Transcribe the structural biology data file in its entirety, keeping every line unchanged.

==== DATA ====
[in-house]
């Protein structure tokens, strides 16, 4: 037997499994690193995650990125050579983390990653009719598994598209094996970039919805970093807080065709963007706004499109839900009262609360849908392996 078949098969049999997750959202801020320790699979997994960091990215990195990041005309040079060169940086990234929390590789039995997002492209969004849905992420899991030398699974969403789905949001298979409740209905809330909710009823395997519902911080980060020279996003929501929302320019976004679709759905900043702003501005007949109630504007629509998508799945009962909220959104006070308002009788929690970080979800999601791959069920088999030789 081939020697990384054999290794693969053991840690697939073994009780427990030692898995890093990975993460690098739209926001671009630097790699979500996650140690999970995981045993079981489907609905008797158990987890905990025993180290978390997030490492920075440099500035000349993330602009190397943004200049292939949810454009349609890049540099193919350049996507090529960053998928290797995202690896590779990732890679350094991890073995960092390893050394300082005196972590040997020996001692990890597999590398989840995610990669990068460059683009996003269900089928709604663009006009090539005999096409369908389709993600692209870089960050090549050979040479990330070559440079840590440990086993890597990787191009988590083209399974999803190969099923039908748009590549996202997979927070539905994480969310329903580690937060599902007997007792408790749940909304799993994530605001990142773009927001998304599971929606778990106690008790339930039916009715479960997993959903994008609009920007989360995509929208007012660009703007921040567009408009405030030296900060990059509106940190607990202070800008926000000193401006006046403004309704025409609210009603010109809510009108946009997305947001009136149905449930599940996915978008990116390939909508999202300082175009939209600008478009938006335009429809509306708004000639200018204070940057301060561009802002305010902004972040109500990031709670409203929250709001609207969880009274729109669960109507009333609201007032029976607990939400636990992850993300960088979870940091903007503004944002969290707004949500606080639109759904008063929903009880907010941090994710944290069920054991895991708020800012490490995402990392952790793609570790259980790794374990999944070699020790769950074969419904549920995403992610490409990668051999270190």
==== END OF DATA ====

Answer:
[in-house]
């Protein structure tokens, strides 16, 4: 037997499994690193995650990125050579983390990653009719598994598209094996970039919805970093807080065709963007706004499109839900009262609360849908392996 078949098969049999997750959202801020320790699979997994960091990215990195990041005309040079060169940086990234929390590789039995997002492209969004849905992420899991030398699974969403789905949001298979409740209905809330909710009823395997519902911080980060020279996003929501929302320019976004679709759905900043702003501005007949109630504007629509998508799945009962909220959104006070308002009788929690970080979800999601791959069920088999030789 081939020697990384054999290794693969053991840690697939073994009780427990030692898995890093990975993460690098739209926001671009630097790699979500996650140690999970995981045993079981489907609905008797158990987890905990025993180290978390997030490492920075440099500035000349993330602009190397943004200049292939949810454009349609890049540099193919350049996507090529960053998928290797995202690896590779990732890679350094991890073995960092390893050394300082005196972590040997020996001692990890597999590398989840995610990669990068460059683009996003269900089928709604663009006009090539005999096409369908389709993600692209870089960050090549050979040479990330070559440079840590440990086993890597990787191009988590083209399974999803190969099923039908748009590549996202997979927070539905994480969310329903580690937060599902007997007792408790749940909304799993994530605001990142773009927001998304599971929606778990106690008790339930039916009715479960997993959903994008609009920007989360995509929208007012660009703007921040567009408009405030030296900060990059509106940190607990202070800008926000000193401006006046403004309704025409609210009603010109809510009108946009997305947001009136149905449930599940996915978008990116390939909508999202300082175009939209600008478009938006335009429809509306708004000639200018204070940057301060561009802002305010902004972040109500990031709670409203929250709001609207969880009274729109669960109507009333609201007032029976607990939400636990992850993300960088979870940091903007503004944002969290707004949500606080639109759904008063929903009880907010941090994710944290069920054991895991708020800012490490995402990392952790793609570790259980790794374990999944070699020790769950074969419904549920995403992610490409990668051999270190």